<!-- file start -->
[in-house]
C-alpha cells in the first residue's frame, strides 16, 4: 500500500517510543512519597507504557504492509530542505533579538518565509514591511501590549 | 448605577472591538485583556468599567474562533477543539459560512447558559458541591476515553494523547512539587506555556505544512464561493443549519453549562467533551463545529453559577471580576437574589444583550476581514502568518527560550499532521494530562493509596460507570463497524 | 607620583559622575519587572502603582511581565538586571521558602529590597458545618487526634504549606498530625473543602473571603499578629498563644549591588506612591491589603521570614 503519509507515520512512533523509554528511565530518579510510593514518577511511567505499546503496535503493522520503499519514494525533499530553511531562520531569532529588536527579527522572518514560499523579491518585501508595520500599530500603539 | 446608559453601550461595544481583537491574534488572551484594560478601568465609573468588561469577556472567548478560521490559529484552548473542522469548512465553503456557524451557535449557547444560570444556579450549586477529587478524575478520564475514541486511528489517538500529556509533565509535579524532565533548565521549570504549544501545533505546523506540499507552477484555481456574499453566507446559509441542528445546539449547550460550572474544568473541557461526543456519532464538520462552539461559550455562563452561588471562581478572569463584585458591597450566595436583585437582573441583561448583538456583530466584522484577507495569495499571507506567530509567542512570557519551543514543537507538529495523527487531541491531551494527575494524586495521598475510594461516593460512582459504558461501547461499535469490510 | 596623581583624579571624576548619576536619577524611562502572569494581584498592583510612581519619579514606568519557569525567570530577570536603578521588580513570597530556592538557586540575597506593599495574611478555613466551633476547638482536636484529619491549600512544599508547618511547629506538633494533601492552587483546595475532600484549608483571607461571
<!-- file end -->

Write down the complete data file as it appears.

[in-house]
C-alpha cells in the first residue's frame, strides 16, 4: 500500500517510543512519597507504557504492509530542505533579538518565509514591511501590549 | 448605577472591538485583556468599567474562533477543539459560512447558559458541591476515553494523547512539587506555556505544512464561493443549519453549562467533551463545529453559577471580576437574589444583550476581514502568518527560550499532521494530562493509596460507570463497524 | 607620583559622575519587572502603582511581565538586571521558602529590597458545618487526634504549606498530625473543602473571603499578629498563644549591588506612591491589603521570614 503519509507515520512512533523509554528511565530518579510510593514518577511511567505499546503496535503493522520503499519514494525533499530553511531562520531569532529588536527579527522572518514560499523579491518585501508595520500599530500603539 | 446608559453601550461595544481583537491574534488572551484594560478601568465609573468588561469577556472567548478560521490559529484552548473542522469548512465553503456557524451557535449557547444560570444556579450549586477529587478524575478520564475514541486511528489517538500529556509533565509535579524532565533548565521549570504549544501545533505546523506540499507552477484555481456574499453566507446559509441542528445546539449547550460550572474544568473541557461526543456519532464538520462552539461559550455562563452561588471562581478572569463584585458591597450566595436583585437582573441583561448583538456583530466584522484577507495569495499571507506567530509567542512570557519551543514543537507538529495523527487531541491531551494527575494524586495521598475510594461516593460512582459504558461501547461499535469490510 | 596623581583624579571624576548619576536619577524611562502572569494581584498592583510612581519619579514606568519557569525567570530577570536603578521588580513570597530556592538557586540575597506593599495574611478555613466551633476547638482536636484529619491549600512544599508547618511547629506538633494533601492552587483546595475532600484549608483571607461571